Case in point: When I tried a pair myself, I could quickly tell that I was more in control of my own foot during a HIIT class. I had a wider range of motion (good for all those high-knees and burpees), but I also didn't have to sacrifice any stability to the ground. Even when I was moving side-to-side, I was very aware that the gap between the front and back soles enhanced my agility while doing lateral motions. In other words: I quite liked them.
And I'm not alone. Since I laced up my first pair, I've seen them all over the place, including at Rumble, where my instructor Jeremiah Maestre was working out in a pair of Reebok Sole Furys ($90). When I asked him why he was a split-sole convert, he had a lot to relay about why they're a good pair for your next workout. Here's what to know.
How to use split-sole sneakers to up your workout
They are multifaceted: When looking for a versatile shoe, Maestre wanted his sneakers to help with his movement, while also providing stability, and that wasn't something he was able to find before split-soles. “Shoes were either flat but not flexible and comfortable. Or flexible with a little bit of arch and no true stability,” he tells me. The split-sole sneaker is able to provide flexibility due to the absence of foam in the arch of the foot, while the blocky heel absorbs shock and provides stability for those who still want it.
They are beyond versatile: When I asked him what types of athletes these shoes would work for, I assumed he’d only say boxing (you know, since he works at Rumble). But he surprised me. “These work for boxing, lifting, short runs, HIIT Training, and bouncing around New York City,” he says. If you are someone who isn’t married to one sort of fitness routine and likes to bop around to different classes, this is for sure a style you should try. Being one of those people, I would agree with him. Especially on the bouncing around the city part because…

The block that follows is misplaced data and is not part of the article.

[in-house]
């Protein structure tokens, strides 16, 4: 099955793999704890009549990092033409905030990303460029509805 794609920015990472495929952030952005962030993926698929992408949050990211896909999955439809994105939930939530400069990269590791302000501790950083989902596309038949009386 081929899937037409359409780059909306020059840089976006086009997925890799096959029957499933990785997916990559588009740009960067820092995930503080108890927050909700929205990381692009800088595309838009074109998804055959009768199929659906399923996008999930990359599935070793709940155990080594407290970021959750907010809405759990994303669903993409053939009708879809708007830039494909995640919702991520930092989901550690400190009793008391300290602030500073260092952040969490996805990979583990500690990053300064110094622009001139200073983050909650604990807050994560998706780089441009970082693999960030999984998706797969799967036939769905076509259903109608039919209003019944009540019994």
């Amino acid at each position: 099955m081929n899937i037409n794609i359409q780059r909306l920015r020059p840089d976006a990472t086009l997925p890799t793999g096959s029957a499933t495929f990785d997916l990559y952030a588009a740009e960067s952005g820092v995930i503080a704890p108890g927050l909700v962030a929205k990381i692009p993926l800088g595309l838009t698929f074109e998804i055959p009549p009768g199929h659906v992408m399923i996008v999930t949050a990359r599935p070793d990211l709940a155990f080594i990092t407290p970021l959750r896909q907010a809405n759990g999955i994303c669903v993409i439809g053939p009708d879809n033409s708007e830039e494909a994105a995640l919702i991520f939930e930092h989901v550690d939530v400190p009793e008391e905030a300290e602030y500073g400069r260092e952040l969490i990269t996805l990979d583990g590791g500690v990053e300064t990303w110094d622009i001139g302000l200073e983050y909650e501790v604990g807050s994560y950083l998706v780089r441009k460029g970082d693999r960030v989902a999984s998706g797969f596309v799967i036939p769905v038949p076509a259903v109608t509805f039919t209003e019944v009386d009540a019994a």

They are so light: I mean it. They made me want to prance and leap across the street. It was probably the closest I was ever going to feel like a ballerina in spandex and sneakers. Besides having less of a base, the soles themselves are airy so that you can light on your feet.
They go beyond the gym: Something we all admit is important these days. It has to look good in real life, not just gym life. Maestre notes that wears his Sole Furys from Rumble to the airport and everywhere in between. “They seamlessly unite a fashion-forward aesthetic with street-level clout. They pair easily with performance wear or loungewear, but they'll also allow you to train hard, work hard and play hard.”
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